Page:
Provider Service Feesr Details
HFCM Company Professional Consultation Free Consultation Free of Charge
Securities Dealers /Broker of Choice/Financial Intermediaries Brokerage services Variable Swaps, Commissions, Spreads and other charges May apply per transaction based on each broker pricing policy
HFCM Company Supervisory & Related services 1% of managed account equity Calculation based at 1% Annual rate
HFCM Expert Account Managers Accounts Management 30% Performance fees Applies watermark calculation method. Rates may vary depending on the client accounts equity and provided services.
HFCM Advisors Redemptions 0.1% of managed account equity Fixed percentage rate
HFCM Advisors Premature redemptions 1% of managed account equity Fixed percentage rate

For opening a Managed Investment Account!

HFCM Advisors Fees

HFCM financial advisors provides financial advice and guidance to investors “Typically for compensation”. This includes a number of services such as investment management advice, tax planning advice, and estate planning advice.

Here is how much investors should expect to pay to HFCM.

HFCM provides professional initial advice for free in order to allow investors to evaluate and decide on their initial investment goals. Never the less investors can sometimes expect to pay a fee for special detailed investment advice that would require special research and analyses, such fees will be determined by the advisors based on each project time, needs and requirements

Securities Dealers Fees

Brokers dealers offering a wide range of securities products through where the actual investment takes place have different types of fees, these fees are variable per product, such fees include: Pricing Spreads, Trading Commissions, Roll over Swaps and currency exchange fees.

HFCM Asset Managers Fees?

What are Asset Managers Management Fees? Management fees are fees paid to HFCM professionals entrusted with managing your investments on your behalf. Typically determined as a percentage of the total assets under management (AUM), administration fees and performance fees to cover a variety of expenses, including portfolio management, and administrative costs. Management fees are present in almost all investment management, but the actual rate can vary significantly. Like any other service fee, management fees are paid to investment professionals in return for their services. The services can be in the form of advice, expertise, and, optimistically, a high return on your investment. Understanding Management Fees In the investment management industry, management fees are the norm among all types of investment opportunities. In exchange for paying management fees, investors are provided with access to the expertise and resources of investment professionals. The professionals can help investors with allocating risk, rebalancing portfolios, or providing personalized investment advice. Management fees can also cover expenses involved with managing a portfolio, such as fund operations and administrative costs. The management fee varies but usually ranges anywhere from 0.20% to 2.00%, depending on factors such as management style and size of the investment. Investment firms that are more passive with their investments generally charge a lower fee relative to those that manage their investments more actively. Also, institutional investors or high-net-worth individuals with large sums of money to invest are sometimes eligible to receive a lower management fee. Management fees can also be referred to as investment fees or advisory fees. Typical management fees are taken as a percentage of the total assets under management (AUM). The amount is quoted annually and usually applied on a monthly or quarterly basis. For example, if you’ve invested $10,000 with an annual management fee of 2.00%, you would expect to pay a fee of $200 per year. If management fees are applied every quarter, you would expect to pay a fee of $50 every three months.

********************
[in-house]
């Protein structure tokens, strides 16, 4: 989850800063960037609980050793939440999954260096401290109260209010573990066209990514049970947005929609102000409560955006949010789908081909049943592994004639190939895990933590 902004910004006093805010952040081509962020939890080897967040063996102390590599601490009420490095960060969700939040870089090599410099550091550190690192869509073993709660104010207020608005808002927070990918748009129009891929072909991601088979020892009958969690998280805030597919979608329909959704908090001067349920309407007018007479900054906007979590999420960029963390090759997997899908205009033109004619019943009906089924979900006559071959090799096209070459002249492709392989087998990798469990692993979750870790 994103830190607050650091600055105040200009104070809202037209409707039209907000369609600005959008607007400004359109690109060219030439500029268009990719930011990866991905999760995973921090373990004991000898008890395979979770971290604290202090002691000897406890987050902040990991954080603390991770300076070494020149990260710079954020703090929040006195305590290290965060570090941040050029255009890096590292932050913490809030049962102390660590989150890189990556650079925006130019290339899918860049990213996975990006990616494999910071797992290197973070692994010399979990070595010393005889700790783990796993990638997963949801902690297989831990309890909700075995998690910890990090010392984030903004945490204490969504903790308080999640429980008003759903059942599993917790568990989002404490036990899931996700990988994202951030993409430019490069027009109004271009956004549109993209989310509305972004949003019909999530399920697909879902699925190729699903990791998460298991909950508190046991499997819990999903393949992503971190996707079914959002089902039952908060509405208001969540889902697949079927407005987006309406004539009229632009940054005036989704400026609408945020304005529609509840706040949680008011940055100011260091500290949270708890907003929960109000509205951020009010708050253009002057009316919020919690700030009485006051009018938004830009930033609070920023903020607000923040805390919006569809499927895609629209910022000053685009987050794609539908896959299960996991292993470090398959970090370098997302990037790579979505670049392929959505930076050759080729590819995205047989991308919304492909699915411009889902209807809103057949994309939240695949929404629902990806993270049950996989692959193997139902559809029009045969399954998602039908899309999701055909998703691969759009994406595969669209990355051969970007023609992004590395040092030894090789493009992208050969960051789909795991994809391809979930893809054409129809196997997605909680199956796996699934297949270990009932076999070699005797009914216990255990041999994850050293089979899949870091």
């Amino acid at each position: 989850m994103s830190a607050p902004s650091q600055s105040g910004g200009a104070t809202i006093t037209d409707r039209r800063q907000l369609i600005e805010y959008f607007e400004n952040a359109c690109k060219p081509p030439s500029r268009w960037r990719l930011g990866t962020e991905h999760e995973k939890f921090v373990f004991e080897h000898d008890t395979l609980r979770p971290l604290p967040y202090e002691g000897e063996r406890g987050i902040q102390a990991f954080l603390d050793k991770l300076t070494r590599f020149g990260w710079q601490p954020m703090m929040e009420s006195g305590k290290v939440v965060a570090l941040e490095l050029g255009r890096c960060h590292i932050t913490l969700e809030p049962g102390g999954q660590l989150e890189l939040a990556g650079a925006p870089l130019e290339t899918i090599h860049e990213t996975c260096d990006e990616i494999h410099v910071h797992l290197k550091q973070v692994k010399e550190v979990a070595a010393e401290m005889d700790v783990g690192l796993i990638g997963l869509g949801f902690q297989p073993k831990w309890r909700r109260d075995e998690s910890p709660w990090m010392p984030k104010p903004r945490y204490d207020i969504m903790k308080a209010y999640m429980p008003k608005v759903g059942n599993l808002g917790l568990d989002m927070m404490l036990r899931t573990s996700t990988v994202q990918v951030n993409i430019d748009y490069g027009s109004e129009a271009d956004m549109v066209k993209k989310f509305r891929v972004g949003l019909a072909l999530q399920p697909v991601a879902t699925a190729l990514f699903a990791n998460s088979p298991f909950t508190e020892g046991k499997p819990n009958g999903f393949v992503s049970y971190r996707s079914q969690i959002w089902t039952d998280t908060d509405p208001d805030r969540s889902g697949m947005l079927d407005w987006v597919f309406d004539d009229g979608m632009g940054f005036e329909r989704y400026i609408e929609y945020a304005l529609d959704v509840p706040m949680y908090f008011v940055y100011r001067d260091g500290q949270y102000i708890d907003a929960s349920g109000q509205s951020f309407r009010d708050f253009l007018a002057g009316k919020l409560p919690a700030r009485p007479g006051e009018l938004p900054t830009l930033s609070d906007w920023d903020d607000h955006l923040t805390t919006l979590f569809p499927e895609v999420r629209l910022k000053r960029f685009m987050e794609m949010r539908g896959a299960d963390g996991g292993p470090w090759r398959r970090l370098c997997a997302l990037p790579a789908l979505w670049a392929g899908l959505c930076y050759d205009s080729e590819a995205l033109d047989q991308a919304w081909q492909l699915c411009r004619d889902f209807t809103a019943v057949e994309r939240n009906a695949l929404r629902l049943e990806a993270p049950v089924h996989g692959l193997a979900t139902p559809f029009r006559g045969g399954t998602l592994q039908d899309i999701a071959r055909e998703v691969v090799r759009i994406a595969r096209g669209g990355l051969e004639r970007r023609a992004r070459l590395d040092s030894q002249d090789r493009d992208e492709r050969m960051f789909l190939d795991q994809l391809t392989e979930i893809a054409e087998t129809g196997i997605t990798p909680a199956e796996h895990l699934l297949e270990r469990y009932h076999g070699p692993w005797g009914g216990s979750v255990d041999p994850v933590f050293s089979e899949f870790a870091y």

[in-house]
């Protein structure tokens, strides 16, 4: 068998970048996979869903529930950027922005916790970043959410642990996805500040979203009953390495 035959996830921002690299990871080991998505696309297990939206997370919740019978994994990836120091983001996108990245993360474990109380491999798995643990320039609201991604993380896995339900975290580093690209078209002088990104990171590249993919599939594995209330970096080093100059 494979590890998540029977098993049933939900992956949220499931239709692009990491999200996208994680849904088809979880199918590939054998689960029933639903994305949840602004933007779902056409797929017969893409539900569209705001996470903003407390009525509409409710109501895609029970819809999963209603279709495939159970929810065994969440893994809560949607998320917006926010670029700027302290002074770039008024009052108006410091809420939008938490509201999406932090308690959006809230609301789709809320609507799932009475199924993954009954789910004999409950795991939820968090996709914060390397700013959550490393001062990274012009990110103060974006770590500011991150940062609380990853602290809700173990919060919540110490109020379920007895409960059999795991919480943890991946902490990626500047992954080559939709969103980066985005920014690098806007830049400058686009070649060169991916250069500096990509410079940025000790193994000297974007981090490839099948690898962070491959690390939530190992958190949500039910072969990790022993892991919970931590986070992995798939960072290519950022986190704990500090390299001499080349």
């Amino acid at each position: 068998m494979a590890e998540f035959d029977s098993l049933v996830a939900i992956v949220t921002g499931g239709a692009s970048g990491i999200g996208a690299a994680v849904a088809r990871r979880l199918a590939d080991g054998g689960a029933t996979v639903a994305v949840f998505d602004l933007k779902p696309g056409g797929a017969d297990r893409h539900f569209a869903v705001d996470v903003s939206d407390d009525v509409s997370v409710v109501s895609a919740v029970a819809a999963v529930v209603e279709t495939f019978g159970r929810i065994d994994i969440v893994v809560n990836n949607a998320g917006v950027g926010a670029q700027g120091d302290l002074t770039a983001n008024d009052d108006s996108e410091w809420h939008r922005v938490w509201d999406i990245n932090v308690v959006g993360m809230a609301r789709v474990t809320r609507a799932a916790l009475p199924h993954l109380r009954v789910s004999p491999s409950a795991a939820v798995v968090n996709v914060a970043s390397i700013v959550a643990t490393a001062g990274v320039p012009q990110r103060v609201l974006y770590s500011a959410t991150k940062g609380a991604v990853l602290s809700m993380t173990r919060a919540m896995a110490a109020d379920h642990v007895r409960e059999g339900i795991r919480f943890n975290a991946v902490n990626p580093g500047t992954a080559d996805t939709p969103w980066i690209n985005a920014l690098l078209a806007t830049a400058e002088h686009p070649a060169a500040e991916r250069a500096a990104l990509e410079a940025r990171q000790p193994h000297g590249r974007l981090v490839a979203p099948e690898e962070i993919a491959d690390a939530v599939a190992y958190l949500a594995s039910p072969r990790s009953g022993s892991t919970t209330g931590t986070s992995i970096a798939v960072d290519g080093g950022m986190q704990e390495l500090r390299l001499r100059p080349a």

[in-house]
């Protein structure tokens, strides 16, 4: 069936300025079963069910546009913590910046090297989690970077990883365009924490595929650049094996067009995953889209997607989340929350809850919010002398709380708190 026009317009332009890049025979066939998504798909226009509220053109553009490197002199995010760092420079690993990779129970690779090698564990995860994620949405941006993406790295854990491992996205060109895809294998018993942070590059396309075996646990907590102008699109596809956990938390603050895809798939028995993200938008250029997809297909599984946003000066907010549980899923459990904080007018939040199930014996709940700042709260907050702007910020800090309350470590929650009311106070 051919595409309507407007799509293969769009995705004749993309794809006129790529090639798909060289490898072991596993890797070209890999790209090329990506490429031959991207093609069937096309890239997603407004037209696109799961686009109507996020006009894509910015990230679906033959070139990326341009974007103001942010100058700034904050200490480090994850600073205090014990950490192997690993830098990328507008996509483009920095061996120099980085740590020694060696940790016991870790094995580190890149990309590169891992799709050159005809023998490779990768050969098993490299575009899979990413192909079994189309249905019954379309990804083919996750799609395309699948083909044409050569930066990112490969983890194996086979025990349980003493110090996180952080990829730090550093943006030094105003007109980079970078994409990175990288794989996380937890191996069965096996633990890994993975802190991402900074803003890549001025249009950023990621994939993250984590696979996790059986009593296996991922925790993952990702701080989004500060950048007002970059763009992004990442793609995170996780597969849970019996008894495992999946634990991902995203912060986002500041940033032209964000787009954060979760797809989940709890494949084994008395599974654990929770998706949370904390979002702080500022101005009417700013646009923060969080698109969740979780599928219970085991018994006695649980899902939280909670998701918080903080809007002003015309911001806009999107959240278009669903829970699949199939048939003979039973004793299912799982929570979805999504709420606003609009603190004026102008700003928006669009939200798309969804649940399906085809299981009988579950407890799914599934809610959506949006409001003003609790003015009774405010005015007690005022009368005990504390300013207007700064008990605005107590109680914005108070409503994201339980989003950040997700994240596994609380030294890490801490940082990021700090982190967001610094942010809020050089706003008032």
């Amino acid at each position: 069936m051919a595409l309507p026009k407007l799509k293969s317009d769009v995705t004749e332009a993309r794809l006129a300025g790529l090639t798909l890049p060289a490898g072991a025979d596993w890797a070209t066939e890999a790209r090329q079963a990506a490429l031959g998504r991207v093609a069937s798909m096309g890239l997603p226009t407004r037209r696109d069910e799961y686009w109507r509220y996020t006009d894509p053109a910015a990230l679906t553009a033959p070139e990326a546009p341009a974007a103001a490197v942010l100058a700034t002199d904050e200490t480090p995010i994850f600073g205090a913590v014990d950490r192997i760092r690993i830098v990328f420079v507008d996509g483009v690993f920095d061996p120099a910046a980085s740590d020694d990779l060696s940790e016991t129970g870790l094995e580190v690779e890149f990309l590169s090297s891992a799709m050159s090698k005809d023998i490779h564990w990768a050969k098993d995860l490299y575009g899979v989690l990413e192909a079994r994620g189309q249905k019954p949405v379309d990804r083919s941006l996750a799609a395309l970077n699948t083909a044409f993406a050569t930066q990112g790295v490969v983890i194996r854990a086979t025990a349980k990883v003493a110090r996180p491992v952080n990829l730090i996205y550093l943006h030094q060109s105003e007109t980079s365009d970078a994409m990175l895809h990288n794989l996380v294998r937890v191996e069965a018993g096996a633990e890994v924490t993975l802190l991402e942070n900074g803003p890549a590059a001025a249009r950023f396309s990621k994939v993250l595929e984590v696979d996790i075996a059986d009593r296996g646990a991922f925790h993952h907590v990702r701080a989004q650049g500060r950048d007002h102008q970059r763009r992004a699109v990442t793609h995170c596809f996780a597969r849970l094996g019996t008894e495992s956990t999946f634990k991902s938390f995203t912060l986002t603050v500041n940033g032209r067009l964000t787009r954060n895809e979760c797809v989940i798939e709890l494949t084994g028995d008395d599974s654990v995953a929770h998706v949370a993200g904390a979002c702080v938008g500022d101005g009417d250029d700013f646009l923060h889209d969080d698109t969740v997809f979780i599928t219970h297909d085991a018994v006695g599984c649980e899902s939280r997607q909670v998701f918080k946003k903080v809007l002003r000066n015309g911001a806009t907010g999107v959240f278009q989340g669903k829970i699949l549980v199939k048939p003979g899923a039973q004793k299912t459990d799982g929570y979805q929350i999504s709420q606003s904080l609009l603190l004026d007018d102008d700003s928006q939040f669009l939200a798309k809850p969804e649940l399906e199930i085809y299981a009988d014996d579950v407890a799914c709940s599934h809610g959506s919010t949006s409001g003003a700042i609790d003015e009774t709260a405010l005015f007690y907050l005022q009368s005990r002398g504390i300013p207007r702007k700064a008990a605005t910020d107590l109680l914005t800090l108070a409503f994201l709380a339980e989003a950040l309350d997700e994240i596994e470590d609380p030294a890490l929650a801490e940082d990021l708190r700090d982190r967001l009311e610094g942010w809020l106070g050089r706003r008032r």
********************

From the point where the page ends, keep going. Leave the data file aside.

HFCM Asset Managers Performance Fees?

What is a Performance Fee? A performance fee is a payment made to an investment manager for generating positive returns. A performance fee can be calculated many ways. Most common is as a percentage of investment profits, both realized and unrealized. It is largely a feature of the hedge fund industry, where performance fees have made many hedge fund managers among the wealthiest people in the world.